General chemistry
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General Chemistry. M. R. Naimi-Jamal Faculty of Chemistry Iran University of Science & Technology. فصل دوازدهم :. م حلول ها. Contents. 1 2 -1 Types of Solutions: Some Terminology 1 2 -2 Solution Concentration 1 2 -3 Intermolecular Forces and the Solution Process

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General Chemistry

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General chemistry

General Chemistry

M. R. Naimi-Jamal

Faculty of Chemistry

Iran University of Science & Technology


General chemistry

فصل دوازدهم:

محلول ها


Contents

Contents

12-1Types of Solutions: Some Terminology

12-2Solution Concentration

12-3Intermolecular Forces and the Solution Process

12-4Solution Formation and Equilibrium

12-5Solubilities of Gases

12-6Vapor Pressure of Solutions

12-7Osmotic Pressure


Contents1

Contents

12-8Freezing-Point Depression and Boiling-Point Elevation of Nonelectrolyte solutions.

12-9Solutions of Electrolytes

12-10Colloidal Mixtures

Focus on Chromatography


Types of solution some terminology

Types of Solution: Some Terminology

  • Solutions are homogeneous mixtures

    • Uniform throughout.

  • Solvent

    • Determines the state of matter in which the solution exists.

    • Is the largest component.

  • Solute

    • Other solution components said to be dissolved in the solution.


Table 14 1 some common solutions

Table 14.1 Some Common Solutions


Solution concentration

Solution Concentration.

  • Mass percent. (m/m)

  • Volume percent. (v/v)

  • Mass/volume percent. (m/v)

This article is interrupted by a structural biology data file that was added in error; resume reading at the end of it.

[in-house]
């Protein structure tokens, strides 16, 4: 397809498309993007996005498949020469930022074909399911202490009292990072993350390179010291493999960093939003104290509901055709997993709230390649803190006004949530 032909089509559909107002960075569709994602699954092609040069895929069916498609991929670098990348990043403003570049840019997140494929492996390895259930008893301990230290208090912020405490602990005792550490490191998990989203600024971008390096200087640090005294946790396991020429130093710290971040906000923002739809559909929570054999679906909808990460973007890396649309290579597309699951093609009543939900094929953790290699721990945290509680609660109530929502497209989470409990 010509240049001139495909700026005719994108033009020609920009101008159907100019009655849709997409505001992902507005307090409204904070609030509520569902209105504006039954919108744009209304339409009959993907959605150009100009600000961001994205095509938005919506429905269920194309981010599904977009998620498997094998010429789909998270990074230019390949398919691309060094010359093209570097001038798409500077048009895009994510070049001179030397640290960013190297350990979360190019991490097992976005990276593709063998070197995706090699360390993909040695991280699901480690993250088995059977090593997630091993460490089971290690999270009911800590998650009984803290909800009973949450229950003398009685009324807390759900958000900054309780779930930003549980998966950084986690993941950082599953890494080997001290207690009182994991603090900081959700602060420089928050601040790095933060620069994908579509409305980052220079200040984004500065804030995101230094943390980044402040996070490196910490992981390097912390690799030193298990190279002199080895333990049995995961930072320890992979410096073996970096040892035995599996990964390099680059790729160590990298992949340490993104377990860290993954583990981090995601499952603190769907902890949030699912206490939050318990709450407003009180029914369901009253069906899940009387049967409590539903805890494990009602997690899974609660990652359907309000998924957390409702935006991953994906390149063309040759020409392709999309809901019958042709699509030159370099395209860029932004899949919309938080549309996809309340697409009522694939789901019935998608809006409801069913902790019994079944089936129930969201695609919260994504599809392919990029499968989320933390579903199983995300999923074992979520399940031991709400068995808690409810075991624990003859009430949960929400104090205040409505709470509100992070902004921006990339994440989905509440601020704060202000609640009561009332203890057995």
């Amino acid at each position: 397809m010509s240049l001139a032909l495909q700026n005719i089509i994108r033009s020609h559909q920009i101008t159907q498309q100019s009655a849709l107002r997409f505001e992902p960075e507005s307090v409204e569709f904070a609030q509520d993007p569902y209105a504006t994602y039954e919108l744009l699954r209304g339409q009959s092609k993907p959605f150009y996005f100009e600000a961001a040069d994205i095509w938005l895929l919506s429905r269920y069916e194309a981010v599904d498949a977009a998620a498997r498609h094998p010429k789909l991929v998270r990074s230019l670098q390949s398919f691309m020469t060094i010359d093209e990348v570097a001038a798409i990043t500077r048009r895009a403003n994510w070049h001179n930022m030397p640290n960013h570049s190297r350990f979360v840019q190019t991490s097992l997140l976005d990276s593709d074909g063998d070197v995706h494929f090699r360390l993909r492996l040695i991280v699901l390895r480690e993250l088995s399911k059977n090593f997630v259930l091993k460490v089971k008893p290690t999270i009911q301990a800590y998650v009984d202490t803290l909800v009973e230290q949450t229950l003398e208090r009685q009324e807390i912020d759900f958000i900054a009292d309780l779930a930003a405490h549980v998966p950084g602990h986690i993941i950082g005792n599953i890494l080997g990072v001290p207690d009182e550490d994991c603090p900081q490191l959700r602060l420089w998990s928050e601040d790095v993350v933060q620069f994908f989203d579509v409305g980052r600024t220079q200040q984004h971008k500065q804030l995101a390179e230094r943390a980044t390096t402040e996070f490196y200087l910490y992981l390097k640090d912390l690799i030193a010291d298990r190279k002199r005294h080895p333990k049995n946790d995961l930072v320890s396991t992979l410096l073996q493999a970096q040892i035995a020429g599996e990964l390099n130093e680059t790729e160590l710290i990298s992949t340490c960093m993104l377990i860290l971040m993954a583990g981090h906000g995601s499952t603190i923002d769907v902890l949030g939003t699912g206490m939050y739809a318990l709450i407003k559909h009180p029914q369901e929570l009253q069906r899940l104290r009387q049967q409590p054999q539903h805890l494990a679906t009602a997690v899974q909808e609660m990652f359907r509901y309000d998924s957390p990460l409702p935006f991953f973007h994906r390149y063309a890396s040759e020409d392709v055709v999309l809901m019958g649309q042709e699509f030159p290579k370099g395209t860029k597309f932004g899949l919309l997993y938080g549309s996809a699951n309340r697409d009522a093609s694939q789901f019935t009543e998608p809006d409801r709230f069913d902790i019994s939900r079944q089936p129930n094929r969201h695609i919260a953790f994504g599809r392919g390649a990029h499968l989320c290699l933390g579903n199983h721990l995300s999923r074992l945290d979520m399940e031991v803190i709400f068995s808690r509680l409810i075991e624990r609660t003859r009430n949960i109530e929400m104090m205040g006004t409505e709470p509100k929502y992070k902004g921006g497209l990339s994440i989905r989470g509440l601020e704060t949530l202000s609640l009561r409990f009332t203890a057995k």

• Isotonic saline is prepared by dissolving 0.9 g of NaCl in 100 mL of water and is said to be:

    0.9% NaCl (mass/volume)


10 ethanol solution v v

10% Ethanol Solution (v/v)


Ppm ppb and ppt

ppm, ppb and ppt

  • Very low solute concentrations are expressed as:

    ppm:parts per million (g/g, mg/L)

    ppb:parts per billion(ng/g, g/L)

    ppt:parts per trillion(pg/g, ng/L)

    note that 1.0 L x 1.0 g/mL = 1000 g

    ppm, ppb, and ppt are properly m/m or v/v.


Mole fraction and mole percent

Mole Fraction and Mole Percent

Amount of component i (in moles)

Total amount of all components (in moles)

 =

1 + 2 + 3 + …n = 1

Mole % i = ix 100%


Molarity and molality

Molarity and Molality

Amount of solute(in moles)

Volume of solution (in liters)

Molarity (M) =

Amount of solute(in moles)

Mass of solvent (in kilograms)

Molality (m) =


Intermolecular forces and the solution process

Intermolecular Forces and the Solution Process

ΔHc

ΔHb

ΔHa


Intermolecular forces in mixtures

Intermolecular Forces in Mixtures

  • Magnitude of ΔHa, ΔHb, and ΔHc depend on intermolecular forces.

  • Ideal solution

    • Forces are similar between all combinations of components.

ΔHsoln = 0


Ideal solution

Ideal Solution

benzene

toulene


Non ideal solutions

Non-ideal Solutions

  • Adhesive forces greater than cohesive forces.

ΔHsoln < 0


Non ideal solutions1

Non-ideal Solutions

  • Adhesive forces are less than cohesive forces.

  • At the limit these solutions are heterogeneous.

ΔHsoln > 0

aceton

CS2


Ionic solutions

Ionic Solutions


General chemistry

Dissolution of NaCl


Hydration energy

Hydration Energy

NaCl(s) → Na+(g) + Cl-(g)ΔHlattice > 0

Na+(g) + xs H2O(l) → Na+(aq)ΔHhydration < 0

Cl-(g) + xs H2O(l) → Cl-(aq)ΔHhydration < 0

For NaCl: ΔHsoln > 0 but ΔGsolution < 0


Solution formation and equilibrium

Solution Formation and Equilibrium

saturated


Solubility curves

Solubility Curves

Supersaturated Unsaturated


Solubility of gases

Solubility of Gases

  • Most gases are less soluble in water as temperature increases.

  • In organic solvents the reverse is often true.


Henry s law

Henry’s Law


Henry s law1

C

23.54 mL

= 23.54 ml N2/atm

k =

=

Pgas

1.00 atm

C

100 mL

= 4.25 atm

Pgas =

=

k

23.54 ml N2/atm

Henry’s Law

C = k Pgas